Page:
• To avoid expensive mistakes about such technicalities as setting rents, finding good locations or predicting vacancy rates, you’ll benefit from the help of a real estate professional with experience in rentals.
  • In setting a policy governing pets, I recommend requiring a larger but fully refundable deposit. That gives renters a strong incentive to be responsible pet owners and take good care of your property.
  • If you’re not working with a management firm that handles such things, develop relationships with reliable maintenance people. The time to be looking for a good plumber is when you first buy a rental house, not at 10 p.m. on a Sunday night.
    Above all, understand that this isn’t a get-rich-quick scheme. It’s a long-term investment. Most landlords make their money on appreciation of their property’s value over time, not so much from rental income.

One investor I know has the goal of buying a new investment property each year, and calculates that his rental income will just cover his expenses. Eventually, though, he expects to sell a more valuable property. Profits from those sales will fund his retirement.

In my next article, I’ll discuss some of the unique considerations involved with renting to vacationers at the beach and to college students.

Have a question about buying, selling or any other real estate matter? Let me know and I’ll address it in a future article.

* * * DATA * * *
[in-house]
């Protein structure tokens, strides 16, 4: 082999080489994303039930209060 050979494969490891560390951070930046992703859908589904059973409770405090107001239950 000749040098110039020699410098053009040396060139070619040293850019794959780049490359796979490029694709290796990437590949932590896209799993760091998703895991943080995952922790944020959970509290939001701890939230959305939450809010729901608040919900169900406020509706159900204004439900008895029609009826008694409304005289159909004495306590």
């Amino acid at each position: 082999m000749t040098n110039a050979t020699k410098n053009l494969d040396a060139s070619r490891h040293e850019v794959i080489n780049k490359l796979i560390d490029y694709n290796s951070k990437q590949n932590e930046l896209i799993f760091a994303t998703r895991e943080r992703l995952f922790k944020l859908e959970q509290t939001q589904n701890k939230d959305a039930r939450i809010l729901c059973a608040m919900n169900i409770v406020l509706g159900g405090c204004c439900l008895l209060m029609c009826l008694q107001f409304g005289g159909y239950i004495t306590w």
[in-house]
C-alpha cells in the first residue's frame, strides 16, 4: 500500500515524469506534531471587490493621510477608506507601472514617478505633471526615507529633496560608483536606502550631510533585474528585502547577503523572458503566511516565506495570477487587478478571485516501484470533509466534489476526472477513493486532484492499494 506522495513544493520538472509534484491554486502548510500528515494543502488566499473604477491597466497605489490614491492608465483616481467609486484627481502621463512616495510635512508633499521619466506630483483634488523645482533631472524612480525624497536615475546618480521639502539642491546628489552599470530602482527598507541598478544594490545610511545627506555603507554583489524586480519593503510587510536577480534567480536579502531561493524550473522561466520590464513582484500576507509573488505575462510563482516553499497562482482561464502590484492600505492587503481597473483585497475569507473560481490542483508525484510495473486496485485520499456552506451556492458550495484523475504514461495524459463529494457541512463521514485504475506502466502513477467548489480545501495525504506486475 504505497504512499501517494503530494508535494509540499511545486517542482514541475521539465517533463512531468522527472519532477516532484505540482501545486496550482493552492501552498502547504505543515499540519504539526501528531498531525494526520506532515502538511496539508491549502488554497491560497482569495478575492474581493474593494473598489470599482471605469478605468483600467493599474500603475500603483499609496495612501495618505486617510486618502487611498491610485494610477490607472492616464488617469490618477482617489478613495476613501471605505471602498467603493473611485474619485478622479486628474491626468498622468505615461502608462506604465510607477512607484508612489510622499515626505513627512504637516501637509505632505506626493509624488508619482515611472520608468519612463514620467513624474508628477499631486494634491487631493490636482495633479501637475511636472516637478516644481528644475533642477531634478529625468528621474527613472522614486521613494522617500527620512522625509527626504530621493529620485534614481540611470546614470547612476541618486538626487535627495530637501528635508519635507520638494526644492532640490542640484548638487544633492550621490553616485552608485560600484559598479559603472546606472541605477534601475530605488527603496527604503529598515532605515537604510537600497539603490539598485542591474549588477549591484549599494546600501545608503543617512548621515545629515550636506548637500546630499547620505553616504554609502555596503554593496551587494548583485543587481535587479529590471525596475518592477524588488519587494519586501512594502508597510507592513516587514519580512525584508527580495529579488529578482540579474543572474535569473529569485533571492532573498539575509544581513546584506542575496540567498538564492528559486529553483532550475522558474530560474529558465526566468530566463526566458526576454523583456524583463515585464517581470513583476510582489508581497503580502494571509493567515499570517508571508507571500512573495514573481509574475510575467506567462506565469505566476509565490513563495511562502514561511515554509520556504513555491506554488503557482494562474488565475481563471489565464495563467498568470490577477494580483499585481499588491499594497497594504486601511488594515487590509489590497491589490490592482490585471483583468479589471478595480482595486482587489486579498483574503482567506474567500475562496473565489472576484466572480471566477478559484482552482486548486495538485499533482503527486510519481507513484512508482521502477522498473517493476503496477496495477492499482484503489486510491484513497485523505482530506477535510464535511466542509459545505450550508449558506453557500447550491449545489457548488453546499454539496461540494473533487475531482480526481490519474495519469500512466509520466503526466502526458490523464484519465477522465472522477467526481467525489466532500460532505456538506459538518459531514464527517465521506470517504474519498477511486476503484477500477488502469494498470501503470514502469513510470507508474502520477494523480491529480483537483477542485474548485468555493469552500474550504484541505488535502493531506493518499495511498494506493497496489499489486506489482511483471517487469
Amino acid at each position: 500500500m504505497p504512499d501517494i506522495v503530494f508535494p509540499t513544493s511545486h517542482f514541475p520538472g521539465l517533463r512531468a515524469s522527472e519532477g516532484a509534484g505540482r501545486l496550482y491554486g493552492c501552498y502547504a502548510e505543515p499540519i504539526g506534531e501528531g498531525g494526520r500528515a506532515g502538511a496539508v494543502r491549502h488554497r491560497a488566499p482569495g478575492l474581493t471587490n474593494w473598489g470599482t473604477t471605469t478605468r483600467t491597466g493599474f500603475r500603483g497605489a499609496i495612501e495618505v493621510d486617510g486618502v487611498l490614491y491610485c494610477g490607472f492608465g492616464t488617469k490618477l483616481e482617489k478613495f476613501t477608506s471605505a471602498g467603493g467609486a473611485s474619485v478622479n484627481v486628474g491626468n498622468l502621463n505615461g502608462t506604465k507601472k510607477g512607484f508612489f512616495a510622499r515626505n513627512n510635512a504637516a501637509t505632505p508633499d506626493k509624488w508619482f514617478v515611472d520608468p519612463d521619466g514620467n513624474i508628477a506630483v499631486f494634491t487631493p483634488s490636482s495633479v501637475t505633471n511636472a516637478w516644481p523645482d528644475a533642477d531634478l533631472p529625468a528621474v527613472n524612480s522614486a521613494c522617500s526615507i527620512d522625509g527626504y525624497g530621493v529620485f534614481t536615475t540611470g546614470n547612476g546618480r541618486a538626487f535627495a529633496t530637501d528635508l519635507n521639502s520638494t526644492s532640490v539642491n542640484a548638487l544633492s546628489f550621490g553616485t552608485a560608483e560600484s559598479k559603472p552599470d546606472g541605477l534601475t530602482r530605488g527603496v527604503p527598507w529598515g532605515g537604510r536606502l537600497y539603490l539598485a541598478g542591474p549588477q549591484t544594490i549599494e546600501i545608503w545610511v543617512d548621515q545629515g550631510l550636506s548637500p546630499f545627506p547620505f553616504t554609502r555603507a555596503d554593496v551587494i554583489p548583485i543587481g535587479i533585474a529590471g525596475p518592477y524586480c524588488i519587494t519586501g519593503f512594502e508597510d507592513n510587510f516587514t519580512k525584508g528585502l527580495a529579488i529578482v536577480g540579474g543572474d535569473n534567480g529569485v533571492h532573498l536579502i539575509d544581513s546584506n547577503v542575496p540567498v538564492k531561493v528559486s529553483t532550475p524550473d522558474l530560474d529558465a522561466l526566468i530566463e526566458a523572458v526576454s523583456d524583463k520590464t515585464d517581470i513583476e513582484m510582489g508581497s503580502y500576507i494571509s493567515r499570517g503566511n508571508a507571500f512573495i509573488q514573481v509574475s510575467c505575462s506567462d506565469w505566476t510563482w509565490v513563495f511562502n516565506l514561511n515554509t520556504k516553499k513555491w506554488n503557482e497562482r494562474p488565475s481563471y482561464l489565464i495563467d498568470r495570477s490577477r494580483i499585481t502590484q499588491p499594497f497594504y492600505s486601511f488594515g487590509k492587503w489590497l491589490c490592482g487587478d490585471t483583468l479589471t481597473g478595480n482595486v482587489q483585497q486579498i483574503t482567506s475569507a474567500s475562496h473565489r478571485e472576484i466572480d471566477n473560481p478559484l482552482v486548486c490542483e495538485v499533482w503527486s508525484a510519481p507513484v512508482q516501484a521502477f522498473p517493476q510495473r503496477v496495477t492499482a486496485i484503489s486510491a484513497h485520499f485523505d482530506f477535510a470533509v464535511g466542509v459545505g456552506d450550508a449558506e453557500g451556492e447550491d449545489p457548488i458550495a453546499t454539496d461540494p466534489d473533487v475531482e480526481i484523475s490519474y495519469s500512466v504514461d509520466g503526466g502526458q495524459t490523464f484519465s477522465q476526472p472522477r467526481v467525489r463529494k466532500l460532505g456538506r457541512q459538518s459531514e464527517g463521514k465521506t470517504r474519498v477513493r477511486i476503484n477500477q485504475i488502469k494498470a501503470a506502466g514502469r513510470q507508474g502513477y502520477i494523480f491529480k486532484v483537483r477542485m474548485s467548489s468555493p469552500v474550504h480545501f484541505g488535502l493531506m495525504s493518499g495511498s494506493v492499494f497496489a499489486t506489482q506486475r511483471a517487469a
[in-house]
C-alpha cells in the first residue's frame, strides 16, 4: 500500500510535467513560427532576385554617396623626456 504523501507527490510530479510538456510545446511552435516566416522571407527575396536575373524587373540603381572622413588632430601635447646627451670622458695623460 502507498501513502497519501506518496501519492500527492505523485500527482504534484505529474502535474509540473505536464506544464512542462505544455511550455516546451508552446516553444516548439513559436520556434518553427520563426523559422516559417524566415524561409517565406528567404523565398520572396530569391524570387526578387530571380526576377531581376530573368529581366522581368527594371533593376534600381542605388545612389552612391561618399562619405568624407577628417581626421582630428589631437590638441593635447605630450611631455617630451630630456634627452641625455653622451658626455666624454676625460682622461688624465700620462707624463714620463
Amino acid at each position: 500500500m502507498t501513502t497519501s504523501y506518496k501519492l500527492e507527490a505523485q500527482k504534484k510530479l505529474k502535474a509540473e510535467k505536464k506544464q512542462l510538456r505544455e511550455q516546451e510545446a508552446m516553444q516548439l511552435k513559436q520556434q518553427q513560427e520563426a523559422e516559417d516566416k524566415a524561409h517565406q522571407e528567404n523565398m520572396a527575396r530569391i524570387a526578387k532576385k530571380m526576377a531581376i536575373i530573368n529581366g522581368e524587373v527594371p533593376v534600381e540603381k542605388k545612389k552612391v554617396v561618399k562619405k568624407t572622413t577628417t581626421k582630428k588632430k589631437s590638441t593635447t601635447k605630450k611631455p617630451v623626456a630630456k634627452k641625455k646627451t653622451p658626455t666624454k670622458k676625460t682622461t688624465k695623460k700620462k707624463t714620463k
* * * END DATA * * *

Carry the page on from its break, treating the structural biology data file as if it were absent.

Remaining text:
Thursday Under Contracts Update: 1-8-15

Thursday Update: Under Contracts 1-8-15

Selling Agent Listing Agent Property Address Town
Tee Woodbury Keith Beatty 1935 Allens Lane Wilmington
Co-Broke Robbie Robinson/Trey Wallace 213 S 10th Street Wilmington
Co-Broke Jane Dodd 308 Smallwood Court Wilmington
Robi Bennett Co-Broke 1109 Spring Glen Court Leland
Ashley Garner Co-Broke 618 Swann Street Wilmington
Co-Broke Ashley Garner 416 Masters Lane Hampstead
Keith Beatty Co-Broke 20 A Shipyard Lane Hampstead
Keith Beatty Co-Broke 709 Orange Street Wilmington
Michelle Clark Co-Broke 415 White Columns Way Wilmington
Keith Beatty Robbie Robinson 305 S Lake Park Blvd #106 Carolina Beach
Teresa Hill Angie Pool 8728 Plantation Landing Drive Wilmington
Co-Broke Lisa Wayne 226 Bradley Drive Wilmington
Teresa Hill Co-Broke 124 Walnut Street #206 Wilmington
Teresa Hill Co-Broke 232 Bloomington Lane Wilmington
Tom Poston Co-Broke 645 Village Park Drive #303 Wilmington
Don Harris Co-Broke 5015 Trumpet Vine Way Wilmington
Co-Broke Ashley Garner 215 Brookwood Avenue Wilmington
Co-Broke Melissa Primm 7624 Lost Tree  Road Wilmington
Bryan Sartin Co-Broke 6426 Bradbury Court Wilmington
Co-Broke Lisa Wayne 6020 Chester Street Wilmington
Bea Desmond Lois Potratz 2029 Eastwood Road #136 Wilmington
Co-Broke Wendy Fincher-Hughes 980 Birch Creek Drive Wilmington
Co-Broke Laurie Rogers 1006 Anchors Bend Way Wilmington
Edwina St Pierre Co-Broke 1388 Dunes Blvd Ocean Isle Beach
Bob Williams Co-Broke L 1 B 24 East Third Street Ocean Isle Beach
Bob Williams Co-Broke 254 West First Street Ocean Isle Beach
Jim Williams Co-Broke 307 Scotch  Bonnet Way Hampstead